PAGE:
Clean Your Grill with a Cut Onion
Forget those fancy grilling tools—to clean the grit off the grate of your grill, all you need to do is halve an onion and run it up and down each rung. The acidity will cut right through any residual grease and grime, plus it will add a subtle onion flavor to whatever you cook next. (It’s best to do this before the grill is hot.)
Check Propane Levels with Hot Water
It can be tough to determine how much gas is left in the tank attached to your grill. A simple trick? Heat up some water (FYI, it doesn’t have to be boiling, but if it is, proceed with caution), then pour it down the side of your propane tank while it’s completely off and cool. Slide your hand down the outside of the tank. Where the tank is empty, it will feel warm; where there's still propane, it will feel cool to the touch.
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Soak Your Skewers
There’s almost nothing tastier than meat or veggie kebabs. The next time you're grilling up a bunch, keep the skewers from getting scorched by submerging them in water for an hour (or two) before you use them. This will prevent the skewers from drying out, burning, and starting to smoke before you’re ready to remove ‘em from the grill.
Light Coals with an Egg Carton
The one big drawback of grilling with briquettes is having to wait for them to heat up. Speed up the process by taking an empty cardboard (not Styrofoam!) egg carton and placing one Match Light briquette in every slot. Think of it as DIY kindling—you’ll be grilling in no time.
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Divvy Up Your Coals
If you don't want your burgers to get too well done too quickly, try this: Before you light your grill, arrange the coals so that one side of the grill is heaping with briquettes while the other side is only one layer deep. After you’ve flipped the burger a couple of times on the side with extra coal and it’s almost ready to eat, move the meat over to the side with less coal so that it can continue to cook, but with much less heat. (This also works with veggies.)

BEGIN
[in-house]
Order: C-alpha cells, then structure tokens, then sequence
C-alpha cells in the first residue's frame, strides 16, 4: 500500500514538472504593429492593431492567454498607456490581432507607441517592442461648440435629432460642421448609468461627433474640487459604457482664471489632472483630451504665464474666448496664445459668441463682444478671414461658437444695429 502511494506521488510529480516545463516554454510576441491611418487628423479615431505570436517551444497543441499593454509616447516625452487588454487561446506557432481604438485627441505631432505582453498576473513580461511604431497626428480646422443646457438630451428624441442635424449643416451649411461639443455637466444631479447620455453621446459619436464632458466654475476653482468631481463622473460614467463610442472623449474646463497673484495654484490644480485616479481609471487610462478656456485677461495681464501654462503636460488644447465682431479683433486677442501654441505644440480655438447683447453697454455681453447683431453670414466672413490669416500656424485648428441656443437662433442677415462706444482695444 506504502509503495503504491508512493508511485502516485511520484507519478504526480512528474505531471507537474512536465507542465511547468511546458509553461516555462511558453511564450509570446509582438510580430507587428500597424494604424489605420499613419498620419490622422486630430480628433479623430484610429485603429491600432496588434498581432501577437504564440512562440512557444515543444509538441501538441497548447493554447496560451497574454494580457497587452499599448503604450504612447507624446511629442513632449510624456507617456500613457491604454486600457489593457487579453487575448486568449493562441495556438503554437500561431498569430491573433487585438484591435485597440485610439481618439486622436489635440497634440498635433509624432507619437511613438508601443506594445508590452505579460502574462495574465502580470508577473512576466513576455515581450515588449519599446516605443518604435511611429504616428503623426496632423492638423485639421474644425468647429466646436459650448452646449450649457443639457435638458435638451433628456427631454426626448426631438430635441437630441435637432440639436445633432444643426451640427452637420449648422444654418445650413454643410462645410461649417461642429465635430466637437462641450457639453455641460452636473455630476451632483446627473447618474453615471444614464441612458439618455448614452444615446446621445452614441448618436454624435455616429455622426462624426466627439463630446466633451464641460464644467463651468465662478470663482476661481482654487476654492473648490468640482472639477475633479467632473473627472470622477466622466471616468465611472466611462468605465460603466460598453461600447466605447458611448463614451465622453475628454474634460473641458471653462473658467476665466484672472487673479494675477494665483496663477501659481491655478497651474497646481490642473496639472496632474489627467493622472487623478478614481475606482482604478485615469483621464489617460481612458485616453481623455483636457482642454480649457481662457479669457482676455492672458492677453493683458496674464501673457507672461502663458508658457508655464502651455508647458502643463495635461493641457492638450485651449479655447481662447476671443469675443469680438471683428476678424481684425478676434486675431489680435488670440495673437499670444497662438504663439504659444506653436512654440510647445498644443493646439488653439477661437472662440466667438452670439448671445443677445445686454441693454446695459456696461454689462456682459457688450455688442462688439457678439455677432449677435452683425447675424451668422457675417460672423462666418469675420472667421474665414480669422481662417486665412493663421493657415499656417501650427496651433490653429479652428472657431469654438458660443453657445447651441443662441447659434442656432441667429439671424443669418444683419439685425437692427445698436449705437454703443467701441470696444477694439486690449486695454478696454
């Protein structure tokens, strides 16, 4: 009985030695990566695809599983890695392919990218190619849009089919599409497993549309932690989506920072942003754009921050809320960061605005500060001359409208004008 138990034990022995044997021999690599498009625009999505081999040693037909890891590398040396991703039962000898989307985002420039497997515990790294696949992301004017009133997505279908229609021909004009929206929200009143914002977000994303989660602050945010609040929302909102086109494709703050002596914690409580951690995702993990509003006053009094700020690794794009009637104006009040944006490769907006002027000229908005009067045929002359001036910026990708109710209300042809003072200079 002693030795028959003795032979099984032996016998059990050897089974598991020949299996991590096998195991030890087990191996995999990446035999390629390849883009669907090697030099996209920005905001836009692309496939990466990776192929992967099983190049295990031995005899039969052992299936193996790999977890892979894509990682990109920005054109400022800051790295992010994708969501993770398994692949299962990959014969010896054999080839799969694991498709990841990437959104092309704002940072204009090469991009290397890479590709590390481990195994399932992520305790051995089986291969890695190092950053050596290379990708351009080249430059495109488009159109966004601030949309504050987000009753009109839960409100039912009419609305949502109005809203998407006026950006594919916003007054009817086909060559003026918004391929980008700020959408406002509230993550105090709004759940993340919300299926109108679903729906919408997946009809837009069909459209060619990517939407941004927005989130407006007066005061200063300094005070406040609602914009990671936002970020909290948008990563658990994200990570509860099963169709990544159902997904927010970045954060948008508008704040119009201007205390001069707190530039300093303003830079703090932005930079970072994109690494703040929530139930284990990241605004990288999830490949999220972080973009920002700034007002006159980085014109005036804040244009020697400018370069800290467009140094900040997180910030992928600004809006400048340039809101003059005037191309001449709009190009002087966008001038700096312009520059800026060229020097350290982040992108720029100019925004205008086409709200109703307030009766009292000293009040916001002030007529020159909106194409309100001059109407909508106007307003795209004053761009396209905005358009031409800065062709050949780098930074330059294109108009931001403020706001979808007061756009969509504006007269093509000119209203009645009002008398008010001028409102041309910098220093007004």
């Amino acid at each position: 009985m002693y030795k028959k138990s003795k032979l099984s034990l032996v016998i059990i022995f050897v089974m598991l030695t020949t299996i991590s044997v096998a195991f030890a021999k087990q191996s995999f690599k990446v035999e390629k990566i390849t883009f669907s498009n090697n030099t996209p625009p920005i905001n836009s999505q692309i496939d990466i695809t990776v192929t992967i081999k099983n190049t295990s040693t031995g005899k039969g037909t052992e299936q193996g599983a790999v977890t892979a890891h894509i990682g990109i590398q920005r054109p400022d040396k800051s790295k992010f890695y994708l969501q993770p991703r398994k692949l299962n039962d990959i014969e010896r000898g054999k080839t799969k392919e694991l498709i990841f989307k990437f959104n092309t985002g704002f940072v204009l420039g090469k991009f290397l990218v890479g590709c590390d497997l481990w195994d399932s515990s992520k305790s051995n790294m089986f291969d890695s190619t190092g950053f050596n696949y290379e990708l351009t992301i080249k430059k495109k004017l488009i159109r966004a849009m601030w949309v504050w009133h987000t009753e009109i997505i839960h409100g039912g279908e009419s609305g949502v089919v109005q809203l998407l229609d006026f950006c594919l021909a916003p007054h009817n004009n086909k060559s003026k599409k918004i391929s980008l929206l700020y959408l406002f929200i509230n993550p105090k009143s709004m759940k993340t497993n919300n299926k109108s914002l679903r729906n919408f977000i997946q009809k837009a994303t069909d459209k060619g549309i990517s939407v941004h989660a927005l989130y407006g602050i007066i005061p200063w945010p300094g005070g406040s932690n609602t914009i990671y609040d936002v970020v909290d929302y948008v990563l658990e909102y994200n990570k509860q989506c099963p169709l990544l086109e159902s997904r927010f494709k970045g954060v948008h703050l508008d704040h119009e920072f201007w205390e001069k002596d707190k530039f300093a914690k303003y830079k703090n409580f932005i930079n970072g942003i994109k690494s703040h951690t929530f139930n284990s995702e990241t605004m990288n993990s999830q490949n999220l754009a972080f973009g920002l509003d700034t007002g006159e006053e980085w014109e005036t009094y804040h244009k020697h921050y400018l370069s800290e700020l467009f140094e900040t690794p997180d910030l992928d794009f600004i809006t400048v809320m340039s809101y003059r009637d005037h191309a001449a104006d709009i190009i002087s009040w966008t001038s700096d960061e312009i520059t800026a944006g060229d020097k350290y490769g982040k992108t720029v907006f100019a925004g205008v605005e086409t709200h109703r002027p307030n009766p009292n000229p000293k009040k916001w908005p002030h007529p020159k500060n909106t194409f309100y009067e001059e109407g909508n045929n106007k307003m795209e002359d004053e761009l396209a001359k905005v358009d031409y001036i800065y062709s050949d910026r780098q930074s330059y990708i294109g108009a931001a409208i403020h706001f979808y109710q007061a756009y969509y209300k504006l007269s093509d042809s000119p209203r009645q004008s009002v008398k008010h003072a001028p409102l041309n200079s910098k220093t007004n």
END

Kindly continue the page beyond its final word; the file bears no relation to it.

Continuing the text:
Throw Herbs Over the Charcoal
If you want to punch up the flavor of the food you’re grilling, you can certainly add herbs to the meat and veggies, but you can also add them to your charcoal. Dust woody herbs like rosemary as well as leafier herbs like basil or sage over charcoal to enhance the taste of your grilled fare and make the area around your grill smell amazing.
Related: 7 Herbs That Clean House
Tent Your Food with Tin Foil
After your meat—whether burgers, steaks, or chops—has been cooked, take it off the grill, then mold a piece of tin foil into a loose tent shape and rest it over your meat for about five minutes. This simple trick helps to contain moisture and steam so the juices in the meat will meld together.
Related: 11 Surprising Uses for Aluminum Foil
Build a BBQ Smoker
No, you don’t have to have a professional setup to pull off that delicious smoky meat flavor. You can DIY a smoker quite easily with an aluminum bread pan, foil, and some hickory wood chips. Simply presoak the chips in water for a couple of hours before adding them to the bread pan. Then, cover it in foil and use a sharp knife (or a skewer) to puncture the surface so the smoke can escape. Put your smoker on the grill over one heating element, put the meat on a different rack, and close the lid. That’s it!
These grilling hacks will have you cooking in the backyard all season long.
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